Lee Health may be going private.

Lakewood Ranch will expand in 2024 and beyond. Here’s what to expect.” via Derek Gilliam of the Sarasota Herald-Tribune — William Russell started at the Sarasota Housing Authority about a month after the organization was placed in federal receivership in 2005. At the time, the authority — founded in 1938 as one of the first public housing agencies in Florida — had not created any new public housing units since 1978. The units it did have were old, lacking central air conditioning and in drastic need of replacement. Federal regulators found the agency troubled “in several aspects, including financial, physical condition, and management,” according to the housing agency’s website. Those failures led the authority on a path that has resulted in the construction of several new projects near the Newtown area, including an 84-unit development called Cypress Square.

Brown water near the coast: Lake O releases ongoing, could last until May” via Chad Gillis of the Fort Myers News-Press — Lake Okeechobee waters continue to blast out of the W.P. Franklin Lock and Dam, and coastal Southwest Florida waters are starting to look like chocolate milk. Aerial images from volunteers with Calusa Waterkeeper show a stark contrast between the Gulf of Mexico waters and the billions of gallons of tainted freshwater coming from the lake. The U.S. Army Corps of Engineers typically holds Friday media calls when large-scale releases are conducted, but the agency did not have any such meeting on March 1 and doesn’t plan to hold a press meeting until March 29. Army Corps officials were unable to say exactly what flow rates will be to the west coast over the next week.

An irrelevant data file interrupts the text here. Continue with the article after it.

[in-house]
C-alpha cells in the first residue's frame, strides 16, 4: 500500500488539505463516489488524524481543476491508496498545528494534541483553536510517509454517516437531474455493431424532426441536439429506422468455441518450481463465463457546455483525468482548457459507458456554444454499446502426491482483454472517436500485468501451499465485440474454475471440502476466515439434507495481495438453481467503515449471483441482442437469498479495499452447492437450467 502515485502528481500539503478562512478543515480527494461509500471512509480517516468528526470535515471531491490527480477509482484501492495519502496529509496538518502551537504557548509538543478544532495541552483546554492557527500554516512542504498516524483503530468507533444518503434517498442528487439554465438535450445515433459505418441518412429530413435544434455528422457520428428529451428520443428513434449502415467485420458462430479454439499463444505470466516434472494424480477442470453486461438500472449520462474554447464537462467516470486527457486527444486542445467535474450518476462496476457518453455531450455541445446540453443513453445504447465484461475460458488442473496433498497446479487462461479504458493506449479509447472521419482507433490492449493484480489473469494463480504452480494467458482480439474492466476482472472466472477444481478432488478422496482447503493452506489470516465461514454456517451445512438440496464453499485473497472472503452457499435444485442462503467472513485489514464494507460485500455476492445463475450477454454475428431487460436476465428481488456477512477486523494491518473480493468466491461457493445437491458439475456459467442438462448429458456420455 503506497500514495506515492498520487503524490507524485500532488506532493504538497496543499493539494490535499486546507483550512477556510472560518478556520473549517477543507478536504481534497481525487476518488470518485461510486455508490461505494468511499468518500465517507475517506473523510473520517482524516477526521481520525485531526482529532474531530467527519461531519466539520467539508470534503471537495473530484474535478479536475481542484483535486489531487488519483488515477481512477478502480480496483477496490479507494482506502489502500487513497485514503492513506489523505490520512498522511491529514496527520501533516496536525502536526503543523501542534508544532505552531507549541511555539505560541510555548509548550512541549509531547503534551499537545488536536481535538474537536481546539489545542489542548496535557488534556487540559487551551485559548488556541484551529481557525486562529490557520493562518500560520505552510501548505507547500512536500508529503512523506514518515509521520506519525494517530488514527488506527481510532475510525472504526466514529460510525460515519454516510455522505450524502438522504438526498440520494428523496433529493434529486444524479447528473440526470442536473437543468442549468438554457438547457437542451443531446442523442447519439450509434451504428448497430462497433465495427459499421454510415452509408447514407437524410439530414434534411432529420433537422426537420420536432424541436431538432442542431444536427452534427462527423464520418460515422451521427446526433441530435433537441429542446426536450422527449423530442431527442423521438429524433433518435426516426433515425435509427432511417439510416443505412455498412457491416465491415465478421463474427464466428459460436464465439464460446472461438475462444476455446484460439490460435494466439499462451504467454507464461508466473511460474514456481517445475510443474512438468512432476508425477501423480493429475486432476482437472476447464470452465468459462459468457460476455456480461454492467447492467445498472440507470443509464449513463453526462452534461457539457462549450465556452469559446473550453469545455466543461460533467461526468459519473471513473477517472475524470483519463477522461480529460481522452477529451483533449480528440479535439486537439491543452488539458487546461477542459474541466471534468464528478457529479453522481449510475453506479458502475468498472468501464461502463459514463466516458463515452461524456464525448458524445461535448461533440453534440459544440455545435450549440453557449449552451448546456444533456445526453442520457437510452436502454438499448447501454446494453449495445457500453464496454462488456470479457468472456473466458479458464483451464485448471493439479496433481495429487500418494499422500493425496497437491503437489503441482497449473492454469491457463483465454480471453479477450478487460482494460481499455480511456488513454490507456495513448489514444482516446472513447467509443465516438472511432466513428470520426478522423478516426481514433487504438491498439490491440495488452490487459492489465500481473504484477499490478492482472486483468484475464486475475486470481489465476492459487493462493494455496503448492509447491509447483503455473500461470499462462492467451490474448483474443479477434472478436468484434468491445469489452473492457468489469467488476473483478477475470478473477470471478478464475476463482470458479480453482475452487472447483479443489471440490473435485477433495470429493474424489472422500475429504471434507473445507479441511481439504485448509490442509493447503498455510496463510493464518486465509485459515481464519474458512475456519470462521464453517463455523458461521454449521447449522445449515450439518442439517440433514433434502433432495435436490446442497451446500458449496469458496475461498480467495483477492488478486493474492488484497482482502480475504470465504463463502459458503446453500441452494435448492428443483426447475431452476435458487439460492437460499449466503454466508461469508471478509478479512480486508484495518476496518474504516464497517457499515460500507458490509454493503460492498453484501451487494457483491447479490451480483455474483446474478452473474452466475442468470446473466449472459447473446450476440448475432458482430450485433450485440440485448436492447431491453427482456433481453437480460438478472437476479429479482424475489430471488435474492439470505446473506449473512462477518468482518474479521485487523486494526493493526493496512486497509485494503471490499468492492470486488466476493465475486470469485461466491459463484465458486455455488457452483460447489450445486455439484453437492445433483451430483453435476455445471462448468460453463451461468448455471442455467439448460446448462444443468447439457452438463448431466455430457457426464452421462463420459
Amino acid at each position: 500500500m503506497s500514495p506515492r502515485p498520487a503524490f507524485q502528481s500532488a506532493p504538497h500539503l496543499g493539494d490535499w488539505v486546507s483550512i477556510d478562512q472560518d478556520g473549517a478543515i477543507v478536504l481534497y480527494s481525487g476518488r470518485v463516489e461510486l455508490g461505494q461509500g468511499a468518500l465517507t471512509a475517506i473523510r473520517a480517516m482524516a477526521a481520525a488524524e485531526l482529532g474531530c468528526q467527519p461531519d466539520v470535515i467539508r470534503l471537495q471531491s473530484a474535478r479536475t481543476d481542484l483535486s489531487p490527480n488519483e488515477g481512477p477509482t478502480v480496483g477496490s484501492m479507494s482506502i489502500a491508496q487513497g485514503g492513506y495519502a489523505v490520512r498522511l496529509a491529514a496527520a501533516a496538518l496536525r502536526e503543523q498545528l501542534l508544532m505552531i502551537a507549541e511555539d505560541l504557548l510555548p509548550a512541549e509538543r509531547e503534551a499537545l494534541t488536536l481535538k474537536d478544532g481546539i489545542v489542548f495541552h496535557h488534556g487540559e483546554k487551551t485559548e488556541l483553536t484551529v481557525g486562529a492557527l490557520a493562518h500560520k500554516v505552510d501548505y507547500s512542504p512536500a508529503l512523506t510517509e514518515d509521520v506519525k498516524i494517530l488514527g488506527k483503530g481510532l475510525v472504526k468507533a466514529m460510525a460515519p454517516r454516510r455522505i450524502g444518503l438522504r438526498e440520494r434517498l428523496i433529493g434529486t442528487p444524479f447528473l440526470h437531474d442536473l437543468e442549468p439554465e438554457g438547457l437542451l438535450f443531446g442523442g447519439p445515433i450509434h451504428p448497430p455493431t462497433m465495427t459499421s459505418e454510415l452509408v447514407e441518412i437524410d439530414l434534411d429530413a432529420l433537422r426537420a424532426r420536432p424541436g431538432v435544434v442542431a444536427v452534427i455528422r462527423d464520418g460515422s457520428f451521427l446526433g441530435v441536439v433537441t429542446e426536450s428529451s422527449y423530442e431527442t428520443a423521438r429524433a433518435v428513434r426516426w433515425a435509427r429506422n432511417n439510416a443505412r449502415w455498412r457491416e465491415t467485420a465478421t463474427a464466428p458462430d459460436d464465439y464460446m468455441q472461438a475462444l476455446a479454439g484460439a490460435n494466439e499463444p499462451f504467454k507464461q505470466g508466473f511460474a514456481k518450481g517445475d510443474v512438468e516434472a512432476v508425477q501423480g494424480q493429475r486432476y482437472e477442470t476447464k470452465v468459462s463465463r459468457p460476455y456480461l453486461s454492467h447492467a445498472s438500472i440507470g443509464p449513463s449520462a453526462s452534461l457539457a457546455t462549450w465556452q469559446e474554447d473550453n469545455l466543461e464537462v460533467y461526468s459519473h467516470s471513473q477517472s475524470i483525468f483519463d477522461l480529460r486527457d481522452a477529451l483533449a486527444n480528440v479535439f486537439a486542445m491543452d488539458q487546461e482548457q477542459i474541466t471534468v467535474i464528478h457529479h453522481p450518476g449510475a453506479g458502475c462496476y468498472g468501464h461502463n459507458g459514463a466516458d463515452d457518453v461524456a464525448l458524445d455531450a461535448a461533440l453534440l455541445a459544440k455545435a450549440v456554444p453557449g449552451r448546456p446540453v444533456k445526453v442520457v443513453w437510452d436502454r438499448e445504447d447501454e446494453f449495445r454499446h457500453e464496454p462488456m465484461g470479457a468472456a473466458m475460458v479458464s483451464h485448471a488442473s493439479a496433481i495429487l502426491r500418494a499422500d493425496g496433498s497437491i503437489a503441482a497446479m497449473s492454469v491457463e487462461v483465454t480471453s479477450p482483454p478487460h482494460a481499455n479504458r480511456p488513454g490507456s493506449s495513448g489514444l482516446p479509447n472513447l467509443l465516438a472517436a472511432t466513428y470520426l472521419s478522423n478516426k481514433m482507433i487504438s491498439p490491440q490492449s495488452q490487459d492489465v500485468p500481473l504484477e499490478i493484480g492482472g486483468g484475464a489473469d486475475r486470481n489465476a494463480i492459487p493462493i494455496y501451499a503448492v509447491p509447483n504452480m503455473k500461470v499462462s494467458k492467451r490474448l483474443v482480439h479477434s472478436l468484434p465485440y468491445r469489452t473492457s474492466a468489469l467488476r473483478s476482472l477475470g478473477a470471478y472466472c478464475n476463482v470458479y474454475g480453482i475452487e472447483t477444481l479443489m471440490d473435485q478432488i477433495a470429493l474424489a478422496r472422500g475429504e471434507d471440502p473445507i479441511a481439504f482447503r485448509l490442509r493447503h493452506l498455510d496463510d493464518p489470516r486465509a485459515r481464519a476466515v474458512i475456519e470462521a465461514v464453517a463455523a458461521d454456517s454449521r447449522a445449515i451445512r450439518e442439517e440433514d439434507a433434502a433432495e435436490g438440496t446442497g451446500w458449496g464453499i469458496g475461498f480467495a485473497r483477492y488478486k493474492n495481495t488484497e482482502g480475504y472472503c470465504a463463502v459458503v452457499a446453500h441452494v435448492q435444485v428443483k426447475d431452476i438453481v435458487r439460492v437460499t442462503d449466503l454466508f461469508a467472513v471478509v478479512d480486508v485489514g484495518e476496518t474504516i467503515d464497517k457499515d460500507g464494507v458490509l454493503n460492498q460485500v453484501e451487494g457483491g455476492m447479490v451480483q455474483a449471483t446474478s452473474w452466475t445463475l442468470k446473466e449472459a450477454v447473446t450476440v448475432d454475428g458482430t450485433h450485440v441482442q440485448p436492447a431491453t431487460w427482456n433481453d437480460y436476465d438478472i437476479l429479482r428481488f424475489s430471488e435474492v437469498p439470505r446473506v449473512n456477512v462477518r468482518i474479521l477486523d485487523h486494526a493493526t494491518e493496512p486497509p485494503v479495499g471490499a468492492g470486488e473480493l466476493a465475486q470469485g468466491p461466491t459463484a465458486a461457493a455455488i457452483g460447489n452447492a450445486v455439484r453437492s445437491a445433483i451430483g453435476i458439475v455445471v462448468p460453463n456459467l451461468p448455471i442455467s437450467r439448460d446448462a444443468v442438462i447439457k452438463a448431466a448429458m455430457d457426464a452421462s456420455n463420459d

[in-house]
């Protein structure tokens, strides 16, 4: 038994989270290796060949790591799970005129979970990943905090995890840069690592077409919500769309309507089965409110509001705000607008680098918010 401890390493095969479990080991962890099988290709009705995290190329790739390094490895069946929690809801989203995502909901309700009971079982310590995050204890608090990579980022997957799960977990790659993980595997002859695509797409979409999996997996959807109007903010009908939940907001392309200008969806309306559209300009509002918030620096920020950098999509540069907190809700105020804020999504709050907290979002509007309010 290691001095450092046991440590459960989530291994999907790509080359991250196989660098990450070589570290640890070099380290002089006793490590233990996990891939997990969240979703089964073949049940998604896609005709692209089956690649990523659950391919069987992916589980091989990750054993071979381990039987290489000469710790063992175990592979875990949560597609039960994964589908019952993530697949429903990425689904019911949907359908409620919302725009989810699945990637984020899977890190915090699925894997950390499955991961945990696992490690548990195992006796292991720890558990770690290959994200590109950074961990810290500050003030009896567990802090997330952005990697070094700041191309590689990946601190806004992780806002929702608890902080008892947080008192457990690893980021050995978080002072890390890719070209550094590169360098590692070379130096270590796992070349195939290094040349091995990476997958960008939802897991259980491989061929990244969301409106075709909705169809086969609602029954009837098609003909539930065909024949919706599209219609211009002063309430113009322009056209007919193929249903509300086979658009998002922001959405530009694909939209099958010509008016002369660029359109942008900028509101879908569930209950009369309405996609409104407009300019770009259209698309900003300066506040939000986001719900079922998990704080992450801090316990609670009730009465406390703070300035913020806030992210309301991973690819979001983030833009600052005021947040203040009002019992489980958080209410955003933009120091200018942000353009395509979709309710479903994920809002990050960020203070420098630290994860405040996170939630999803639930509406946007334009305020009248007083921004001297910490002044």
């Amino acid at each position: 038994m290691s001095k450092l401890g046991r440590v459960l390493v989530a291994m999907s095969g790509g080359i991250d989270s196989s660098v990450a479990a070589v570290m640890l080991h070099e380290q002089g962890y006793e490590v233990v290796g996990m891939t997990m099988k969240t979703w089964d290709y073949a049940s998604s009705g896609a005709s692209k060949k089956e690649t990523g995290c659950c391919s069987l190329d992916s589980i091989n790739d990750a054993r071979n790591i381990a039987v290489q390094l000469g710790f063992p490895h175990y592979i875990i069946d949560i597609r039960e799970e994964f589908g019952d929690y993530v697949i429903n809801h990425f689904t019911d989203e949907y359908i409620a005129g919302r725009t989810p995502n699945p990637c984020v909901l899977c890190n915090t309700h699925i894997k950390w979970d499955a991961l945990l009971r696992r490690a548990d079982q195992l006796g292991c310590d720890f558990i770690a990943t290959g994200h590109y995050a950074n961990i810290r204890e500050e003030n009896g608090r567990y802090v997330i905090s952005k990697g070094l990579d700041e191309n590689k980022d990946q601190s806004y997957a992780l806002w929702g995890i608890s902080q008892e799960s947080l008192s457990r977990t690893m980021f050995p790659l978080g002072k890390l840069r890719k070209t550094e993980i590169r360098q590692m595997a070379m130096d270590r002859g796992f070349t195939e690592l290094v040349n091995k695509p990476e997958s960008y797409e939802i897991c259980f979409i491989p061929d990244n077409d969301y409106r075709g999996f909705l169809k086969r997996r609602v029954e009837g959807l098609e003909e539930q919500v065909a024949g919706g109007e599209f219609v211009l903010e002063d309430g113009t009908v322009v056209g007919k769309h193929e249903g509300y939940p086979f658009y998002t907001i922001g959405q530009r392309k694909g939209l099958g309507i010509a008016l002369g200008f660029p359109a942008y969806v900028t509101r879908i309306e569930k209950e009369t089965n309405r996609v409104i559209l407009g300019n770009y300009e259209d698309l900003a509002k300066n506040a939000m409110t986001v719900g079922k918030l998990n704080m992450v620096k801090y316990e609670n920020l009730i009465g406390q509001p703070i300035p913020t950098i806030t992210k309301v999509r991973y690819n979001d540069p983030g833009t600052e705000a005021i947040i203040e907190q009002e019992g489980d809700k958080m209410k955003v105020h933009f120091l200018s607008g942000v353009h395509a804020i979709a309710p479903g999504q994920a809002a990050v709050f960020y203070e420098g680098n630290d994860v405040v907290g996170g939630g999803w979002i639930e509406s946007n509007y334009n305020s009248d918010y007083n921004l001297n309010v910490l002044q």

Why is Interstate 75 traffic so bad in Manatee County? Upgrades are coming, FDOT says” via James A. Jones Jr. of the Bradenton Herald — For anyone who’s hit the brakes and wondered about the chronically slow-moving traffic — and who hasn’t? — on Interstate 75 through Manatee County, there are reasons. Chief among them, population growth. In 2022, about 319,000 people moved to Florida, making it the fastest-growing state in the country. From that influx, about 30,000 have been moving annually to Manatee-Sarasota in recent years. They move to existing neighborhoods in Bradenton and Palmetto, and new neighborhoods in the Parrish-North River area, Lakewood Ranch and elsewhere. Plus, there are the winter residents, the snowbirds and other visitors drawn to Manatee County beaches. The Florida Department of Transportation has several projects and studies underway focused on easing the congestion.